Parkinson’s Disease: A Guide to Mind & Mood

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Parkinsons Mood Changes

Parkinson’s, while characterized by a noticeable decline in motor skills, can also take a toll on an individual’s mood and basic thinking behaviors. These behavioral and psychiatric changes, which can be more subtle in nature, are often overlooked and untreated. If you provide care for an aging parent or loved one with Parkinson’s, Columbus Home Care Assistance shares a guide for how to spot some common mind and mood changes in individuals with Parkinson’s disease:

Changes in Mood

Since patients rarely report mood changes to their doctors, it usually takes careful observation to determine that there’s an issue that needs to be brought to the attention of the patient’s doctor, especially since some mood changes may be caused by certain medications. Be sure to watch for and make note of uncharacteristic behaviors of your loved one. You may even want to consider writing down what the behavior was, when it happened and what might have triggered it. Such information can help your doctor determine the causes for the change in mood.


It’s not unusual for Parkinson’s patients to develop mild to moderate depression. It’s believed that certain neurochemical changes in the brain may be the most common reason for this rather than depression solely associated with having the disease. It can be difficult to determine if a person with Parkinson’s is depressed since muscle stiffness can make it difficult to smile, giving a false impression that a patient is unhappy or sad. It’s often necessary to look for other signs such as extreme fatigue, trouble sleeping and changes in appetite.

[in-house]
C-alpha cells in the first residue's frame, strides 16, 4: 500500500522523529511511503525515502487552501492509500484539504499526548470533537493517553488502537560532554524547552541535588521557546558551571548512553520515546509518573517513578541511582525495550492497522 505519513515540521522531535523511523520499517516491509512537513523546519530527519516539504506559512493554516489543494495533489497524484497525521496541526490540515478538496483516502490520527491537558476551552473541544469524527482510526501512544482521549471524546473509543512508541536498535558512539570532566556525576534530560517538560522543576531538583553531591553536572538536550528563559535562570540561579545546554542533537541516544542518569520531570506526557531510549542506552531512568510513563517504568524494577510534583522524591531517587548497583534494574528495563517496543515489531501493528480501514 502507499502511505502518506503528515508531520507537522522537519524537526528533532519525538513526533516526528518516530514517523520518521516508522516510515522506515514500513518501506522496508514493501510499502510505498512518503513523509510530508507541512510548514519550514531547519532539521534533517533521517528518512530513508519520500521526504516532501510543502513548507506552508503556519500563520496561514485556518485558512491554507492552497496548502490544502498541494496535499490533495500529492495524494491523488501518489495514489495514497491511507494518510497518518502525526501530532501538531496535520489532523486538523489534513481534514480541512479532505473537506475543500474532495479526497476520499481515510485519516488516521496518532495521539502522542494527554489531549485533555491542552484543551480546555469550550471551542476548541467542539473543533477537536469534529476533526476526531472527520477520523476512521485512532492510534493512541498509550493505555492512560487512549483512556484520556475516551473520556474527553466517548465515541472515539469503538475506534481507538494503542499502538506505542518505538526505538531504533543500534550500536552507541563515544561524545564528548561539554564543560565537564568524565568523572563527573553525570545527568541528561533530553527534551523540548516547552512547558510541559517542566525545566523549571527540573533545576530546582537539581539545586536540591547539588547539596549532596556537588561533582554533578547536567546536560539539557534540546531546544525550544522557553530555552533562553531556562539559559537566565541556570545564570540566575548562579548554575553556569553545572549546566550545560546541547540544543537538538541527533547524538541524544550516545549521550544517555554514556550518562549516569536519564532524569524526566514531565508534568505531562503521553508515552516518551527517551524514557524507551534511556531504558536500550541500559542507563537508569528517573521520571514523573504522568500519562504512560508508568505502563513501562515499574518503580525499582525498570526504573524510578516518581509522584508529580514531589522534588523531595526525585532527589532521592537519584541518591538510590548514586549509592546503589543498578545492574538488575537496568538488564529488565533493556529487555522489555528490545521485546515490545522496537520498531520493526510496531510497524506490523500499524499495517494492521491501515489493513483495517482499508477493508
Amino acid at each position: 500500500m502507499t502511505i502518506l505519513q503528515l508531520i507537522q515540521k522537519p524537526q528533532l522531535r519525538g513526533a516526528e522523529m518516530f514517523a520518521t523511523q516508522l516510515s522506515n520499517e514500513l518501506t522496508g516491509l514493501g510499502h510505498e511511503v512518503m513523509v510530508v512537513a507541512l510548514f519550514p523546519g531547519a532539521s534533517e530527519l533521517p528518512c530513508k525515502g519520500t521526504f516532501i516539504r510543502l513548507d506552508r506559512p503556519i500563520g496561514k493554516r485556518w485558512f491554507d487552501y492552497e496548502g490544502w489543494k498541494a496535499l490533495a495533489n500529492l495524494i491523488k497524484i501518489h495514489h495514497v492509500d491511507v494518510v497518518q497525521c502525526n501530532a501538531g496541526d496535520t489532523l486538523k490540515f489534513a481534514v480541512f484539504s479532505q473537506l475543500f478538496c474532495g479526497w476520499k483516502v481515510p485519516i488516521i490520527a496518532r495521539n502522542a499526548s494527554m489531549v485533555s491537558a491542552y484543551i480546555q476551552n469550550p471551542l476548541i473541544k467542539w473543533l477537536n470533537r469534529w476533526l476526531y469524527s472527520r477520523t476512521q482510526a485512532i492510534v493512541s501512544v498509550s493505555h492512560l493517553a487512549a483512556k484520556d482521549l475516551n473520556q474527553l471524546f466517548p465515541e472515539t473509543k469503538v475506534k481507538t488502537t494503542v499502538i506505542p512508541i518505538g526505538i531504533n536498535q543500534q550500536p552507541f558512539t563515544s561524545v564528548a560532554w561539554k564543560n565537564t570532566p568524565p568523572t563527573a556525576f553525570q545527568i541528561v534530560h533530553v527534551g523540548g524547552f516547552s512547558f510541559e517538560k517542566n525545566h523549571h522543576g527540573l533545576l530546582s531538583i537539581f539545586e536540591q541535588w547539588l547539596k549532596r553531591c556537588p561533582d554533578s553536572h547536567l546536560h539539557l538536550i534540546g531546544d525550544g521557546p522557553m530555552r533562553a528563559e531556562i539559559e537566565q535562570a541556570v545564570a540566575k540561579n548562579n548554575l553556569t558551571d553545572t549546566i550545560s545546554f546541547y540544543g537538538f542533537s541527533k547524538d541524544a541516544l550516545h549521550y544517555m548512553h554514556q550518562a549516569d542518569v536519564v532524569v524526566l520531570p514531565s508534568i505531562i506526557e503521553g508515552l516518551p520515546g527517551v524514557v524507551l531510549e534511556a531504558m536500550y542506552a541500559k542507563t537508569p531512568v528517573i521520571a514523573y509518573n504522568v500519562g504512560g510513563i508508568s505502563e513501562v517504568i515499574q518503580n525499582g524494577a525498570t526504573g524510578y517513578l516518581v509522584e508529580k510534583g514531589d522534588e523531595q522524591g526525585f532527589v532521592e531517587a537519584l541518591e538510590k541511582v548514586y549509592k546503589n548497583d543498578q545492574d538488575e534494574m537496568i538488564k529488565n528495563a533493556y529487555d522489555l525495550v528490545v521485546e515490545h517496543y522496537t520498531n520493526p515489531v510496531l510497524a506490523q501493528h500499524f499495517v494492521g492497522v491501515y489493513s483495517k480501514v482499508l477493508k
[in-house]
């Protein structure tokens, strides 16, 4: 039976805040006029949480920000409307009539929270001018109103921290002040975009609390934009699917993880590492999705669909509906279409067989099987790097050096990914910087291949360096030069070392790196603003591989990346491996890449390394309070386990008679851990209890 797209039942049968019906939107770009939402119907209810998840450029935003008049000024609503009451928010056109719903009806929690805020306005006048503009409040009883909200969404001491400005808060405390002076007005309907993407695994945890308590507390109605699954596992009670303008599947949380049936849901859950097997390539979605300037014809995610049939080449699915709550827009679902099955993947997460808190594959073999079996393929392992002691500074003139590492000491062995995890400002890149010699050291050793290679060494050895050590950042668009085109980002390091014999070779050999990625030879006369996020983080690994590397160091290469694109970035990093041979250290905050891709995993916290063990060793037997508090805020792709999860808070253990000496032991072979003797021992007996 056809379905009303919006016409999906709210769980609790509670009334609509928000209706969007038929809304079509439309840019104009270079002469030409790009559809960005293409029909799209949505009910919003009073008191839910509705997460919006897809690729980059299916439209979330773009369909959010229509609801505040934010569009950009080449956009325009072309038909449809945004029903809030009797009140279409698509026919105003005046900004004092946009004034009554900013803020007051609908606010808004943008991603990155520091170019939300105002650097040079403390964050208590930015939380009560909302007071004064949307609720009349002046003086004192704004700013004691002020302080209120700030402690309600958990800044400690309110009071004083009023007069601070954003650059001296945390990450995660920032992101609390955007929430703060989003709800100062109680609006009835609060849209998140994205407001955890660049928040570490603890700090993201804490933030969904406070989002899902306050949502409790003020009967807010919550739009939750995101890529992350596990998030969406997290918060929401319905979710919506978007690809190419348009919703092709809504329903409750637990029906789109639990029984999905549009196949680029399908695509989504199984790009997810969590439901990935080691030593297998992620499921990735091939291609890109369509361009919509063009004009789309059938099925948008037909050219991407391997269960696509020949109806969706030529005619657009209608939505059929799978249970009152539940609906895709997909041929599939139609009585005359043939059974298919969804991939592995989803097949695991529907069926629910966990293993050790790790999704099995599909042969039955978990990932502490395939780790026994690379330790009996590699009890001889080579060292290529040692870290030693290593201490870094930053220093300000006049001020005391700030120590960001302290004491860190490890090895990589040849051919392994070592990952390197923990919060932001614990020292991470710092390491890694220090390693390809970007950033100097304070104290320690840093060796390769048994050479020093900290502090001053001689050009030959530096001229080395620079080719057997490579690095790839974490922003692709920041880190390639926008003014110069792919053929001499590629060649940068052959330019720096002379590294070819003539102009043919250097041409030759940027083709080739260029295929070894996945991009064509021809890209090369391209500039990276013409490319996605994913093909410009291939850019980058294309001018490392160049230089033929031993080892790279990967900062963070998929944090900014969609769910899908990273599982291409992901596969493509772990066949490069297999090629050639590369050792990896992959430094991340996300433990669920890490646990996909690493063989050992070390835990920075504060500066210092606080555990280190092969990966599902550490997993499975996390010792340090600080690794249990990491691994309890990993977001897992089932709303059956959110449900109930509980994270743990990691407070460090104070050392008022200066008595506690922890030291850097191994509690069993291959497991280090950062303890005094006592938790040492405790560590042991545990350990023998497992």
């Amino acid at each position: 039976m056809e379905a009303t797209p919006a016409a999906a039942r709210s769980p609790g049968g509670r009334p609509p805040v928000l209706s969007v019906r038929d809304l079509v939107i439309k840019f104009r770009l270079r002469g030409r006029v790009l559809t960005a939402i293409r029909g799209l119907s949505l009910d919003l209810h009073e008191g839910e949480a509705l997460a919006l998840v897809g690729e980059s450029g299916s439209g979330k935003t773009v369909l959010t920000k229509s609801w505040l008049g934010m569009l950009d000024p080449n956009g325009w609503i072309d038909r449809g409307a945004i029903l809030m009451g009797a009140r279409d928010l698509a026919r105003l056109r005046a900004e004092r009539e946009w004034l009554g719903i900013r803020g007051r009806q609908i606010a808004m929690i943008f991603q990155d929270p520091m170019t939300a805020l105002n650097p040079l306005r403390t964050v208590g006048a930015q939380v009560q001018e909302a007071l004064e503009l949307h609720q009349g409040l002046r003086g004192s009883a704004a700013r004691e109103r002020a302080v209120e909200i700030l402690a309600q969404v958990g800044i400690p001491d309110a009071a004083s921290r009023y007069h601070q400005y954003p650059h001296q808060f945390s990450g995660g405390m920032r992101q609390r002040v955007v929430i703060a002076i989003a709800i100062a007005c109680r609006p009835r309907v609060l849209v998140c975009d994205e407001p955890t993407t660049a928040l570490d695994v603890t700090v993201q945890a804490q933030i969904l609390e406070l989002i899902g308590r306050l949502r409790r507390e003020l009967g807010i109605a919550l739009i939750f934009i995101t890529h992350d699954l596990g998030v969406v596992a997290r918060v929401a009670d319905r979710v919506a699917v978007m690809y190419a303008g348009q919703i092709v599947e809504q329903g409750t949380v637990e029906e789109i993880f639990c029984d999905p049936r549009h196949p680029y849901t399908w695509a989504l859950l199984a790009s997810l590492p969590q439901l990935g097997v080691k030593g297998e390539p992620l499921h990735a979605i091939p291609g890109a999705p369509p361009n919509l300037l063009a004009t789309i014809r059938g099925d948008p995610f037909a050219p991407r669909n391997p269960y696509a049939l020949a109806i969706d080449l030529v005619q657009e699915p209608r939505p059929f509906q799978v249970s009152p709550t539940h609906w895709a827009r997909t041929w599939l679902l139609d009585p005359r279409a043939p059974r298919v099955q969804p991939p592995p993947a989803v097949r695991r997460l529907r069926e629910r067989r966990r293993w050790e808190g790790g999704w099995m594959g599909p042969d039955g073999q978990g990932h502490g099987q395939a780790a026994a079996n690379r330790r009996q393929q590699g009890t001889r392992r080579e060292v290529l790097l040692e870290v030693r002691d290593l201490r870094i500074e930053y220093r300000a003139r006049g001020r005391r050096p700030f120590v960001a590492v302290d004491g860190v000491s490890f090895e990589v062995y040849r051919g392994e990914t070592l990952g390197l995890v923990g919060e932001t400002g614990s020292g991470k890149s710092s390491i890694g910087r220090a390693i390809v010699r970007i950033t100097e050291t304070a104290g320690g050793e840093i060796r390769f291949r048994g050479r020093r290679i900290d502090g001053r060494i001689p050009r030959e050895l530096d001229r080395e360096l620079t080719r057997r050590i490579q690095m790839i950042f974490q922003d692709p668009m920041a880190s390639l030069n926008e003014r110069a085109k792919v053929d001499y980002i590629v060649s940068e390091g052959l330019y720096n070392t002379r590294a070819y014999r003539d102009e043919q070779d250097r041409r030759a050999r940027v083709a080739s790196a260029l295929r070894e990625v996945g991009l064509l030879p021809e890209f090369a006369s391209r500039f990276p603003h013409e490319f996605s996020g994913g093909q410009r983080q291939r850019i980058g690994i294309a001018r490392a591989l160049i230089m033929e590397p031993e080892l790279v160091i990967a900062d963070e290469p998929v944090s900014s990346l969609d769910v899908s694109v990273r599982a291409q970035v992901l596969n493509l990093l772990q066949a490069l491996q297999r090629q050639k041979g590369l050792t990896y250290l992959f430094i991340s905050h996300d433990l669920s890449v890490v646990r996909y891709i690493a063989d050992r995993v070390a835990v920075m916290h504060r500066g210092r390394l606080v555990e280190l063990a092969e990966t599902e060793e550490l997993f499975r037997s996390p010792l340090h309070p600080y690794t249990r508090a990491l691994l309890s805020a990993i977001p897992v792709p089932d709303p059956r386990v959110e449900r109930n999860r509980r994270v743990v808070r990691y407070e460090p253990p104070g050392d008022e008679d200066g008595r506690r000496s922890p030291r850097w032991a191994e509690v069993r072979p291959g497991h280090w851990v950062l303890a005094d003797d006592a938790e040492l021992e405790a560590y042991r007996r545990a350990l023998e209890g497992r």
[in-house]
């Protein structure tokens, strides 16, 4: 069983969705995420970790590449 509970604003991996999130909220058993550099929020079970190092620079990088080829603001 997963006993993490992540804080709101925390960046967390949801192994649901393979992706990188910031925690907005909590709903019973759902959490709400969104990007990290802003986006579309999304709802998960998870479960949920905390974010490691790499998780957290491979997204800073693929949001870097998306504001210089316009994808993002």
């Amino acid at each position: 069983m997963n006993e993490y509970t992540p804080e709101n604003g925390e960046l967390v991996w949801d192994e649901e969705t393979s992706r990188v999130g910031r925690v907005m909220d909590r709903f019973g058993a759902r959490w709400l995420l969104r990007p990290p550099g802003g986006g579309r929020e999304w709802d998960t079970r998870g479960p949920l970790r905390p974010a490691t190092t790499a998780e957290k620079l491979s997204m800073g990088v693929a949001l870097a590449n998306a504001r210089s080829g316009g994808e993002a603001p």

Anxiety, unlike depression in Parkinson’s patients, can be caused by embarrassment over how others view their tremors or other noticeable behaviors. Severe anxiety may, in fact, worsen some Parkinson’s symptoms. In some cases, patients may suffer bouts of anxiety when certain medications (usually levodopa or dopamine agonist drugs) start to wear off.

Parkinson’s Dementia

Some people with Parkinson’s eventually exhibit signs of dementia. However, the dementia associated with Parkinson’s is different from the dementia symptoms related to Alzheimer’s. Patients with Parkinson’s dementia, for instance, can still remember new information, but may require verbal cues to recall it.

If you care for a senior loved one with Parkinson’s and feel overwhelmed by your care responsibilities, know that help is available. Home Care Assistance is a leading provider of elder care that specializes in Parkinson’s home care in Columbus. Our highly trained and compassionate caregivers can safely assist your loved one with daily activities and personal care, so you can take the respite you need to rest, relax and recover. To learn more about our highly tailored and customized Parkinson’s care plans, schedule a complimentary, no-obligation consultation with a friendly Care Manager at  614-481-8888.


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